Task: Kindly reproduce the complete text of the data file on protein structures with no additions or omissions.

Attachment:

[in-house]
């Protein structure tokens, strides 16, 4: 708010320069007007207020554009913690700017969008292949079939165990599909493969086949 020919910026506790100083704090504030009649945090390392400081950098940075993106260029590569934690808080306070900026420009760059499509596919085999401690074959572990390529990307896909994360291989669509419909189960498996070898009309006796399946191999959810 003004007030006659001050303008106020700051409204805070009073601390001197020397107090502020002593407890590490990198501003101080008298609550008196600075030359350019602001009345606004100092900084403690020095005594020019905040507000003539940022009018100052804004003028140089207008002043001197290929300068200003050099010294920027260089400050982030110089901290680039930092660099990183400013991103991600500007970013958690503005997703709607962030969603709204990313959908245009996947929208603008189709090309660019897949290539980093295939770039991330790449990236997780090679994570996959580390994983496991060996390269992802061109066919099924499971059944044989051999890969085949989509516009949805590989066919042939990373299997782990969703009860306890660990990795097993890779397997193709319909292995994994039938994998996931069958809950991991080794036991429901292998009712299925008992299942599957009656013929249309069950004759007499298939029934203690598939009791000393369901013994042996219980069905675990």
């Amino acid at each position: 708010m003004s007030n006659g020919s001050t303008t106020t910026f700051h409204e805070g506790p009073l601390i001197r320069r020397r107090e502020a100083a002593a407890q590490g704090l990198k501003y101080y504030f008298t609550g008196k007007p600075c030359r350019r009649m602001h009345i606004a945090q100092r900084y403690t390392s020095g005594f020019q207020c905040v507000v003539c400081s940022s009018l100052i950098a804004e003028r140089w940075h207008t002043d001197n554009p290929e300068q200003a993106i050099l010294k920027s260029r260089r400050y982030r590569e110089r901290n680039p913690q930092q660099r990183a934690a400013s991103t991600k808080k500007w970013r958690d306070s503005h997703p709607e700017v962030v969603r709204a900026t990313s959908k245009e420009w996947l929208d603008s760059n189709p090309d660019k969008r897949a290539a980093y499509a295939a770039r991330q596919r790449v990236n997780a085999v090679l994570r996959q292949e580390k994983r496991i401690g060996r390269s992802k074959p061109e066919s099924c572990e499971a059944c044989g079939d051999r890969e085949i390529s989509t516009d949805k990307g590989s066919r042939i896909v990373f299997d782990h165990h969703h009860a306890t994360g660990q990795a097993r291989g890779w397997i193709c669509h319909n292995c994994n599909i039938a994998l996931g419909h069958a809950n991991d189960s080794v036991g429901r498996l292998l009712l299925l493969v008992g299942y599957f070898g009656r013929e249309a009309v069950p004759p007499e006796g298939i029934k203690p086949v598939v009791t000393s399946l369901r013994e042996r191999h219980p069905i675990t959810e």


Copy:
[in-house]
């Protein structure tokens, strides 16, 4: 708010320069007007207020554009913690700017969008292949079939165990599909493969086949 020919910026506790100083704090504030009649945090390392400081950098940075993106260029590569934690808080306070900026420009760059499509596919085999401690074959572990390529990307896909994360291989669509419909189960498996070898009309006796399946191999959810 003004007030006659001050303008106020700051409204805070009073601390001197020397107090502020002593407890590490990198501003101080008298609550008196600075030359350019602001009345606004100092900084403690020095005594020019905040507000003539940022009018100052804004003028140089207008002043001197290929300068200003050099010294920027260089400050982030110089901290680039930092660099990183400013991103991600500007970013958690503005997703709607962030969603709204990313959908245009996947929208603008189709090309660019897949290539980093295939770039991330790449990236997780090679994570996959580390994983496991060996390269992802061109066919099924499971059944044989051999890969085949989509516009949805590989066919042939990373299997782990969703009860306890660990990795097993890779397997193709319909292995994994039938994998996931069958809950991991080794036991429901292998009712299925008992299942599957009656013929249309069950004759007499298939029934203690598939009791000393369901013994042996219980069905675990």
């Amino acid at each position: 708010m003004s007030n006659g020919s001050t303008t106020t910026f700051h409204e805070g506790p009073l601390i001197r320069r020397r107090e502020a100083a002593a407890q590490g704090l990198k501003y101080y504030f008298t609550g008196k007007p600075c030359r350019r009649m602001h009345i606004a945090q100092r900084y403690t390392s020095g005594f020019q207020c905040v507000v003539c400081s940022s009018l100052i950098a804004e003028r140089w940075h207008t002043d001197n554009p290929e300068q200003a993106i050099l010294k920027s260029r260089r400050y982030r590569e110089r901290n680039p913690q930092q660099r990183a934690a400013s991103t991600k808080k500007w970013r958690d306070s503005h997703p709607e700017v962030v969603r709204a900026t990313s959908k245009e420009w996947l929208d603008s760059n189709p090309d660019k969008r897949a290539a980093y499509a295939a770039r991330q596919r790449v990236n997780a085999v090679l994570r996959q292949e580390k994983r496991i401690g060996r390269s992802k074959p061109e066919s099924c572990e499971a059944c044989g079939d051999r890969e085949i390529s989509t516009d949805k990307g590989s066919r042939i896909v990373f299997d782990h165990h969703h009860a306890t994360g660990q990795a097993r291989g890779w397997i193709c669509h319909n292995c994994n599909i039938a994998l996931g419909h069958a809950n991991d189960s080794v036991g429901r498996l292998l009712l299925l493969v008992g299942y599957f070898g009656r013929e249309a009309v069950p004759p007499e006796g298939i029934k203690p086949v598939v009791t000393s399946l369901r013994e042996r191999h219980p069905i675990t959810e």